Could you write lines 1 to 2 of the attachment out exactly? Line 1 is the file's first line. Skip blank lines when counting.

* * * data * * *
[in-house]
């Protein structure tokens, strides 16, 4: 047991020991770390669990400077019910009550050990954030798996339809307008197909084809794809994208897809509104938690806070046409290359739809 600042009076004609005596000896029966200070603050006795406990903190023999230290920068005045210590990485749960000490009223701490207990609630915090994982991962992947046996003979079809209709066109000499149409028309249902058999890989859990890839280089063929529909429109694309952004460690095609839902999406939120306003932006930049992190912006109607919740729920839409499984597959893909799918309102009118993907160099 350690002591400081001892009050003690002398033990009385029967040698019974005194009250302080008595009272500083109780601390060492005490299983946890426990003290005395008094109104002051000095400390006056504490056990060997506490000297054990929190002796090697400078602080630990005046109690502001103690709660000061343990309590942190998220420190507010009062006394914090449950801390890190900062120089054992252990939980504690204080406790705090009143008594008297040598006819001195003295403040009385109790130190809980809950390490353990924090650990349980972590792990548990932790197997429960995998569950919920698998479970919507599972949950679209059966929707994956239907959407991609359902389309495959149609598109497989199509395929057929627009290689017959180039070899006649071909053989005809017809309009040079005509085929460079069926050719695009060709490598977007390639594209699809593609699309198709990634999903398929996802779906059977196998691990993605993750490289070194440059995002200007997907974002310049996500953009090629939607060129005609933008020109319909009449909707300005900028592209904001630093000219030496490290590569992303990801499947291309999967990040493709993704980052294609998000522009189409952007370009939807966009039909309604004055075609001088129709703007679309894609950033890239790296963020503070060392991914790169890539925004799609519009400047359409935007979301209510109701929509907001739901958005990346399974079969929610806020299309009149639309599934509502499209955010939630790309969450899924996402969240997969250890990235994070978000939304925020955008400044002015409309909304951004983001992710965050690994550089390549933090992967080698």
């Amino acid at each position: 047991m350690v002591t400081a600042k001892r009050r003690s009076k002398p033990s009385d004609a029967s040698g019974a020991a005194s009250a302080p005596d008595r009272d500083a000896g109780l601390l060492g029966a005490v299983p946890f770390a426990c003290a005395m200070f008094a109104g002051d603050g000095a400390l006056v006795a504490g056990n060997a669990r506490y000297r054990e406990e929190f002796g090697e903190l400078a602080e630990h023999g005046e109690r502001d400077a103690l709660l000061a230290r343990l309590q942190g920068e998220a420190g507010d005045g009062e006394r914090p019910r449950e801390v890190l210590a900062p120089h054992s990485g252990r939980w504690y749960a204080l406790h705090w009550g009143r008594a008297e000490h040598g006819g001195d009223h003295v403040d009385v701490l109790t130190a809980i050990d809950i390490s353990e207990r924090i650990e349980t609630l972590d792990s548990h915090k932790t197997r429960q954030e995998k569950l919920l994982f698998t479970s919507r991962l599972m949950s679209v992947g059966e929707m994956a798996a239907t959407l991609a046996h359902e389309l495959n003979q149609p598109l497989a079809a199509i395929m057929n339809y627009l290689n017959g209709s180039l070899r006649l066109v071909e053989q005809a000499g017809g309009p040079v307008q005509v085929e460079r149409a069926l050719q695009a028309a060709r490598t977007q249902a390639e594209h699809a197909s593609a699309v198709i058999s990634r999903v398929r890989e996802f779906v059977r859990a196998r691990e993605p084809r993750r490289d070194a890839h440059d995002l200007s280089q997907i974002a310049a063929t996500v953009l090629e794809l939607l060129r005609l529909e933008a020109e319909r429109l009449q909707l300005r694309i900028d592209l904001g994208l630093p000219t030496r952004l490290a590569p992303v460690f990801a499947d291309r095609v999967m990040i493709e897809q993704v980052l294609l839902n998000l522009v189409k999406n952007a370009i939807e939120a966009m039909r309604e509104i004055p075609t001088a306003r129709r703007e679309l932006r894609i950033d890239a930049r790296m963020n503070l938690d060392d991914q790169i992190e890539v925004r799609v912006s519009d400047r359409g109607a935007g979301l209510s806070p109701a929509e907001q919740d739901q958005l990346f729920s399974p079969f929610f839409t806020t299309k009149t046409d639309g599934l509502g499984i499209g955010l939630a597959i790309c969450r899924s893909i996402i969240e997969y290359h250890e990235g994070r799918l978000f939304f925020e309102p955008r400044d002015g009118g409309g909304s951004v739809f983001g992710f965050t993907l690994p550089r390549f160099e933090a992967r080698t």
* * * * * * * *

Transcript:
[in-house]
């Protein structure tokens, strides 16, 4: 047991020991770390669990400077019910009550050990954030798996339809307008197909084809794809994208897809509104938690806070046409290359739809 600042009076004609005596000896029966200070603050006795406990903190023999230290920068005045210590990485749960000490009223701490207990609630915090994982991962992947046996003979079809209709066109000499149409028309249902058999890989859990890839280089063929529909429109694309952004460690095609839902999406939120306003932006930049992190912006109607919740729920839409499984597959893909799918309102009118993907160099 350690002591400081001892009050003690002398033990009385029967040698019974005194009250302080008595009272500083109780601390060492005490299983946890426990003290005395008094109104002051000095400390006056504490056990060997506490000297054990929190002796090697400078602080630990005046109690502001103690709660000061343990309590942190998220420190507010009062006394914090449950801390890190900062120089054992252990939980504690204080406790705090009143008594008297040598006819001195003295403040009385109790130190809980809950390490353990924090650990349980972590792990548990932790197997429960995998569950919920698998479970919507599972949950679209059966929707994956239907959407991609359902389309495959149609598109497989199509395929057929627009290689017959180039070899006649071909053989005809017809309009040079005509085929460079069926050719695009060709490598977007390639594209699809593609699309198709990634999903398929996802779906059977196998691990993605993750490289070194440059995002200007997907974002310049996500953009090629939607060129005609933008020109319909009449909707300005900028592209904001630093000219030496490290590569992303990801499947291309999967990040493709993704980052294609998000522009189409952007370009939807966009039909309604004055075609001088129709703007679309894609950033890239790296963020503070060392991914790169890539925004799609519009400047359409935007979301209510109701929509907001739901958005990346399974079969929610806020299309009149639309599934509502499209955010939630790309969450899924996402969240997969250890990235994070978000939304925020955008400044002015409309909304951004983001992710965050690994550089390549933090992967080698």